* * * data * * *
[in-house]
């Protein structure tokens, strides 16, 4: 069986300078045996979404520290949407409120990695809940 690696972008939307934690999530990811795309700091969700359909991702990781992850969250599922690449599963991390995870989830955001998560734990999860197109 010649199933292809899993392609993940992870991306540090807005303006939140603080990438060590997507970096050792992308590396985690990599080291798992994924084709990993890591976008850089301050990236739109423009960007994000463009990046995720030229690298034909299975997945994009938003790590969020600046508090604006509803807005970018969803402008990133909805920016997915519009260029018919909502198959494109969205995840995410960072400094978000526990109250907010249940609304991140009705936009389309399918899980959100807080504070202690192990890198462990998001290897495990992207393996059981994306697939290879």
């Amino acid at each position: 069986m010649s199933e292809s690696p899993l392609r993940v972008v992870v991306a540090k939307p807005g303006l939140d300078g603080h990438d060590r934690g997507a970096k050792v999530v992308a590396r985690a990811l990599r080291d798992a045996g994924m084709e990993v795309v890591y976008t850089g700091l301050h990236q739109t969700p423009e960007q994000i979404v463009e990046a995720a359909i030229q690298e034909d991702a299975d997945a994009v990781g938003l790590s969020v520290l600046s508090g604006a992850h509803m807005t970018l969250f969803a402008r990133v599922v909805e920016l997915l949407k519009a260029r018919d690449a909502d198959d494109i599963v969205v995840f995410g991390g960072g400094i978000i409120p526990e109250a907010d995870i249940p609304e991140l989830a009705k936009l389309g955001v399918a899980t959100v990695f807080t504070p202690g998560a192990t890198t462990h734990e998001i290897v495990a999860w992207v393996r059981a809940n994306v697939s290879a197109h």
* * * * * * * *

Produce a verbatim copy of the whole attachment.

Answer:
[in-house]
């Protein structure tokens, strides 16, 4: 069986300078045996979404520290949407409120990695809940 690696972008939307934690999530990811795309700091969700359909991702990781992850969250599922690449599963991390995870989830955001998560734990999860197109 010649199933292809899993392609993940992870991306540090807005303006939140603080990438060590997507970096050792992308590396985690990599080291798992994924084709990993890591976008850089301050990236739109423009960007994000463009990046995720030229690298034909299975997945994009938003790590969020600046508090604006509803807005970018969803402008990133909805920016997915519009260029018919909502198959494109969205995840995410960072400094978000526990109250907010249940609304991140009705936009389309399918899980959100807080504070202690192990890198462990998001290897495990992207393996059981994306697939290879």
């Amino acid at each position: 069986m010649s199933e292809s690696p899993l392609r993940v972008v992870v991306a540090k939307p807005g303006l939140d300078g603080h990438d060590r934690g997507a970096k050792v999530v992308a590396r985690a990811l990599r080291d798992a045996g994924m084709e990993v795309v890591y976008t850089g700091l301050h990236q739109t969700p423009e960007q994000i979404v463009e990046a995720a359909i030229q690298e034909d991702a299975d997945a994009v990781g938003l790590s969020v520290l600046s508090g604006a992850h509803m807005t970018l969250f969803a402008r990133v599922v909805e920016l997915l949407k519009a260029r018919d690449a909502d198959d494109i599963v969205v995840f995410g991390g960072g400094i978000i409120p526990e109250a907010d995870i249940p609304e991140l989830a009705k936009l389309g955001v399918a899980t959100v990695f807080t504070p202690g998560a192990t890198t462990h734990e998001i290897v495990a999860w992207v393996r059981a809940n994306v697939s290879a197109h």